Supervisors green light more Charlotte County solar projects

Published 8:30 am Monday, March 4, 2024

Getting your Trinity Audio player ready...

Despite pushback and disapproval from neighbors and citizens during a public hearing on Feb. 14, the Board of Supervisors (BOS) gave the green light to two new Charlotte County solar facilities, with plans for a third in March. BOS Chairman Gary Walker, who had turned over control of the meeting to Vice Chairman Bailey at the beginning, made the motion to approve both the Charlotte Solar 1 Gibson Project and the Charlotte Solar 2 Austin Goldman Project.

The majority of the board agreed, with a 5-2 vote on the Gibson plan. Supervisors Davis and Carwile voted against. The vote for the Goldman project, meanwhile, was 6-1, with Carwile the only no vote.

BOS Chairman Gary Walker was at the meeting, but turned over control to Vice Chairman Bailey at the beginning.


While most public comments resulted in disapproval of the solar project, a few citizens did speak in favor. 

Those who favored the project were landowners, their families, and others with property involved in solar projects. 

One landowner, Justin Layne, said he was in support of landowner rights in Charlotte County. “It is absolutely absurd for a tax-paying landowner to have to go through such madness from others,” Layne said. “Others” had just as much right to buy the land when it was sold or whatever the circumstances may be. The problem with solar coming into this county is mostly jealous humans. It baffles me to hear the comments and division among neighbors. When I was a kid, it was the hog farms, then the chicken farms. I’ve also heard neighbors name bashing over the use of biosolids and it was going to poison all of us, blah blah blah. At the end of the day, life went on, and was it all worth it?”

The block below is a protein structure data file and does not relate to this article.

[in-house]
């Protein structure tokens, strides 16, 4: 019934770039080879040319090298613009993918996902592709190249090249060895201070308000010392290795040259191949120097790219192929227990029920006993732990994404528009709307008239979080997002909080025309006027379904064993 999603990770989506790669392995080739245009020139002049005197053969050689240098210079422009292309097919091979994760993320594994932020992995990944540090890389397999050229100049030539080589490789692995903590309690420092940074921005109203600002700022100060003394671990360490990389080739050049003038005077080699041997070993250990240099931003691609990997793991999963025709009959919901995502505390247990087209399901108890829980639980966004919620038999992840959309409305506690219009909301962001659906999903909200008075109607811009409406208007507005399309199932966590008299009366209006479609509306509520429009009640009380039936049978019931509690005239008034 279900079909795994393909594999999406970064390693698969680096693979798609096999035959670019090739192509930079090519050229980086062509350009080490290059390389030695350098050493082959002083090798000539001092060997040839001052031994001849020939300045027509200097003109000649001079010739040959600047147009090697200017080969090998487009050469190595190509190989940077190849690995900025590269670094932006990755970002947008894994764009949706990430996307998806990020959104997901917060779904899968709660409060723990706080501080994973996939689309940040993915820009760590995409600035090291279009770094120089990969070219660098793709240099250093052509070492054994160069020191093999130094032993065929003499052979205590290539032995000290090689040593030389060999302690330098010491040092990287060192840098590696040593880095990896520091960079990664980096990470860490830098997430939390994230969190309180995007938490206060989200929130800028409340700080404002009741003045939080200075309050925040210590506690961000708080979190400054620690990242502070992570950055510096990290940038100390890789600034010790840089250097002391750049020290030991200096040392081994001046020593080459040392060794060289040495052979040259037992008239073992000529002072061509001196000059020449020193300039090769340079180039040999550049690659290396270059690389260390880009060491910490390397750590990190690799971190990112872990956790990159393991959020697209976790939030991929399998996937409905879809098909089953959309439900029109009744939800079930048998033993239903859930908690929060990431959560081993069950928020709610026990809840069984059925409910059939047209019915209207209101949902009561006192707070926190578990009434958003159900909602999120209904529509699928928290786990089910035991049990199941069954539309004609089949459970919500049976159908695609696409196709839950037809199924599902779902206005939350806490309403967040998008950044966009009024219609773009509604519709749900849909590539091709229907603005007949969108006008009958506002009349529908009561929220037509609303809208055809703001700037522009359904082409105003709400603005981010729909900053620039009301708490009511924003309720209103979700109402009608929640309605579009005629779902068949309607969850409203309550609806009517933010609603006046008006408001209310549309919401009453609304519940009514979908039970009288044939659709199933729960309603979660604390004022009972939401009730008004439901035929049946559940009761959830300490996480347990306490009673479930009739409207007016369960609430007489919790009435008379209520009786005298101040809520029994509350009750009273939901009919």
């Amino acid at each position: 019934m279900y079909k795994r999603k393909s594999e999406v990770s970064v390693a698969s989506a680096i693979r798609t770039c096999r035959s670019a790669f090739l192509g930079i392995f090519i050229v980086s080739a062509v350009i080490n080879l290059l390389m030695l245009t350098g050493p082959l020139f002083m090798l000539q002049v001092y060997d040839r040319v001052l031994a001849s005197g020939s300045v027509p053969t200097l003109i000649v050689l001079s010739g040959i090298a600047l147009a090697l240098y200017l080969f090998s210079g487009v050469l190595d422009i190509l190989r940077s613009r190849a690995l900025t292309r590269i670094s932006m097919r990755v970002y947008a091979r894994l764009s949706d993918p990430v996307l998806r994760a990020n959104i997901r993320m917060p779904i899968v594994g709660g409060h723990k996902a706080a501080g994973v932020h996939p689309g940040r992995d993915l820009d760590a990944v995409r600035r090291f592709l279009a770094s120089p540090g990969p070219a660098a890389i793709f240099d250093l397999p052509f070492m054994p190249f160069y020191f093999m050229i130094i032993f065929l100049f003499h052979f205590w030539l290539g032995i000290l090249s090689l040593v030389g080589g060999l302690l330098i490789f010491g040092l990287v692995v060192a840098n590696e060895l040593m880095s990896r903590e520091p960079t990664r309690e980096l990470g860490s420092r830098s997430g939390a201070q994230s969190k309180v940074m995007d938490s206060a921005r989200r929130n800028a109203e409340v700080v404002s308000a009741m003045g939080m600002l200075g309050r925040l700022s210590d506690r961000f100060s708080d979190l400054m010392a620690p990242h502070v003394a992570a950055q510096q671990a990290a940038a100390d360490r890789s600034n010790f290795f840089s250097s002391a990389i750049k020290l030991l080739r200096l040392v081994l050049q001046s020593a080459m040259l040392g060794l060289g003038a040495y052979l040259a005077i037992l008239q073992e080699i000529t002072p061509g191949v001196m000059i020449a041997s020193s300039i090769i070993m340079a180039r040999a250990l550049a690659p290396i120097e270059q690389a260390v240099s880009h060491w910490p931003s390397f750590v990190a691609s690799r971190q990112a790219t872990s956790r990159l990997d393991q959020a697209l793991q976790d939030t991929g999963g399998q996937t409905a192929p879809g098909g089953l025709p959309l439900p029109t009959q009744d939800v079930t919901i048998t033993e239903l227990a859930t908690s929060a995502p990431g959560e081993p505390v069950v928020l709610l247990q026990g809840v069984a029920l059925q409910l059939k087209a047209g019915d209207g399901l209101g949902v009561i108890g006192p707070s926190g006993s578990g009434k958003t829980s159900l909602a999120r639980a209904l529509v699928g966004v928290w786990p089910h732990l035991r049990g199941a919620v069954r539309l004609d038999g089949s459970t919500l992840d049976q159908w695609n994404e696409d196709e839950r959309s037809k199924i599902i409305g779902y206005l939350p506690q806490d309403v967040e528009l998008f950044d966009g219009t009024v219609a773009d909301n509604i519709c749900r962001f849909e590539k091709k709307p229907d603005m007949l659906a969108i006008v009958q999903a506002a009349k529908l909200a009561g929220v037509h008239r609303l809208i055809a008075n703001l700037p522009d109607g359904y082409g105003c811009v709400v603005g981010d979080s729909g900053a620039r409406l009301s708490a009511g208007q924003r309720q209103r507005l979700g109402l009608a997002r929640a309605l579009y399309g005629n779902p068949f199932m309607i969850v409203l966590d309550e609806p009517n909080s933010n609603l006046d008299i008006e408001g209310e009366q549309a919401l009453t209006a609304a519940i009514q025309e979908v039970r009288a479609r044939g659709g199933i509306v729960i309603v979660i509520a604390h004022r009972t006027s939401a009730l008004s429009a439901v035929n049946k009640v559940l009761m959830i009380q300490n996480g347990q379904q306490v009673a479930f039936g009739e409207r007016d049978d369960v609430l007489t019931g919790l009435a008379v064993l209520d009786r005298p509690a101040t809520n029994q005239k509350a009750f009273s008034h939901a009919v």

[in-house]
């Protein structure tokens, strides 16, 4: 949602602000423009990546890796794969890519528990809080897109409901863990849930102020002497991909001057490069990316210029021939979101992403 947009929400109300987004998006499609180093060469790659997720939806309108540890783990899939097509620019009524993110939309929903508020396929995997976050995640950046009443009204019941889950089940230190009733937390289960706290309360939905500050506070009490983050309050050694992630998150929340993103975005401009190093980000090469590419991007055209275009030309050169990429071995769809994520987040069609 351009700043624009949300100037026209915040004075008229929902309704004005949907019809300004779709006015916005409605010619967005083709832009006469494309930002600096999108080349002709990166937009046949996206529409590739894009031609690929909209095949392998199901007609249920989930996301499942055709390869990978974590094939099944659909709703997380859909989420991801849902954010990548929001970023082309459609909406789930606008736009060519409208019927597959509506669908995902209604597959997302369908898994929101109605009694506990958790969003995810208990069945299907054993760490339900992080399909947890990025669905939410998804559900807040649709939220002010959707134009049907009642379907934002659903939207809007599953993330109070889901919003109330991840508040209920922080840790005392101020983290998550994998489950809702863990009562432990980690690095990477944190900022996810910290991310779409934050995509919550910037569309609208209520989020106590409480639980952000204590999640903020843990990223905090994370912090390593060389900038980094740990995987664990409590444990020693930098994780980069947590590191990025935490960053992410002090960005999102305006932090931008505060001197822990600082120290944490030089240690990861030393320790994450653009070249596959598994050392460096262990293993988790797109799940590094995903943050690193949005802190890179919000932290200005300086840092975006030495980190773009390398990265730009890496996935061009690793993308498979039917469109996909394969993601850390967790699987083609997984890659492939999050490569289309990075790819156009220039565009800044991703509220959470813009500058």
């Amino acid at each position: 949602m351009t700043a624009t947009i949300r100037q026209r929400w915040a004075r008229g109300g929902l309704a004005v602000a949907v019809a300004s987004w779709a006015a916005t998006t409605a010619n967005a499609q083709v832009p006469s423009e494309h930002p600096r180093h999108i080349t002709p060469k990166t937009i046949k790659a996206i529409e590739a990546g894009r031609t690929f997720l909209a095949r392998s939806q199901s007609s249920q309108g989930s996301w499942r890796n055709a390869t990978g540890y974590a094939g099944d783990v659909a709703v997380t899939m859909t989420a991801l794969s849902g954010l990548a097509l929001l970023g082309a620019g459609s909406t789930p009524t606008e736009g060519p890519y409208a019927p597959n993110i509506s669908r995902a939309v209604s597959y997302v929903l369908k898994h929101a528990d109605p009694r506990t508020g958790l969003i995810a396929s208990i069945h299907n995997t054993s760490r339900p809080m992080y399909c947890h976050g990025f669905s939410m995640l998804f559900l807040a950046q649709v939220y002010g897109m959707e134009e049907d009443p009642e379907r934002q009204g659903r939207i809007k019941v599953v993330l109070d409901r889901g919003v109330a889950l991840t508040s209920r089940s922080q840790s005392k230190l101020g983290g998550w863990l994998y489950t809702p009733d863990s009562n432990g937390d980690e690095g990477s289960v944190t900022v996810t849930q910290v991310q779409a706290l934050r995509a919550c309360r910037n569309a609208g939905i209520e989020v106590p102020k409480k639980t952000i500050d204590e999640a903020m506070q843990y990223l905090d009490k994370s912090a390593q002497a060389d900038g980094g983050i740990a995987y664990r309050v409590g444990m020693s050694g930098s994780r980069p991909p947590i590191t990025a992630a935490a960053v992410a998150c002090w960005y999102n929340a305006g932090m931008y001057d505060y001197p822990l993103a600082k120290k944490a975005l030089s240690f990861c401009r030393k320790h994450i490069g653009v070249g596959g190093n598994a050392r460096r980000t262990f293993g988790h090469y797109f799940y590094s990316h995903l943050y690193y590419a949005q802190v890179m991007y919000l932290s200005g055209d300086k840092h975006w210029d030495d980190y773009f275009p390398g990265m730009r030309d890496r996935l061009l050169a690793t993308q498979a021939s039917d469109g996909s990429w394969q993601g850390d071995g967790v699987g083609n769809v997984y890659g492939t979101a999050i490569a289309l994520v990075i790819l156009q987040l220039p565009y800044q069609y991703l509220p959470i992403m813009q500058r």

Layne said that at the end of the day, solar is probably the strongest opportunity for the county’s economy. “We have all heard the jokes about the power plant; Halifax got the dollars, we got the smoke,” Layne said. “If we as a country don’t accept it, the next county will.”

Friends of Charlotte, Inc., an organization that began as a way to save and protect farmland, have become very outspoken against solar energy. 

“Approval of these projects will cause harm to those surrounding it.” said the organization’s chairman, Daniel Dixon. “If approved, will they severely diminish the value of nearby real estate; create soil and freshwater contamination and depletion, runoff nightmares, and severe erosion; introduce toxins hazardous to health; increase fire risk and property insurance hikes; create shifts in local weather previously absent from the area; and traffic safety risks to travelers in our farm community.” 

Dixon continued to say that local inhabitants would be robbed of their quiet enjoyment of their surroundings. “And by chance, if one might think there’s nothing to all of this, reasonable minds would ask: Why do the local towns have a minimum ½ mile of protection insulating them from these particular harms? And just where does good solar end and bad solar begin?” Dixon said.

Another project on the table is a 149.9 megawatt CPV County Line Solar project, which Andy Carwile, the chair of the Charlotte County Planning Commission, is part of and has consistently voted to recommend solar projects’ approval.

The board took no action on a conditional use permit for this project during the February meeting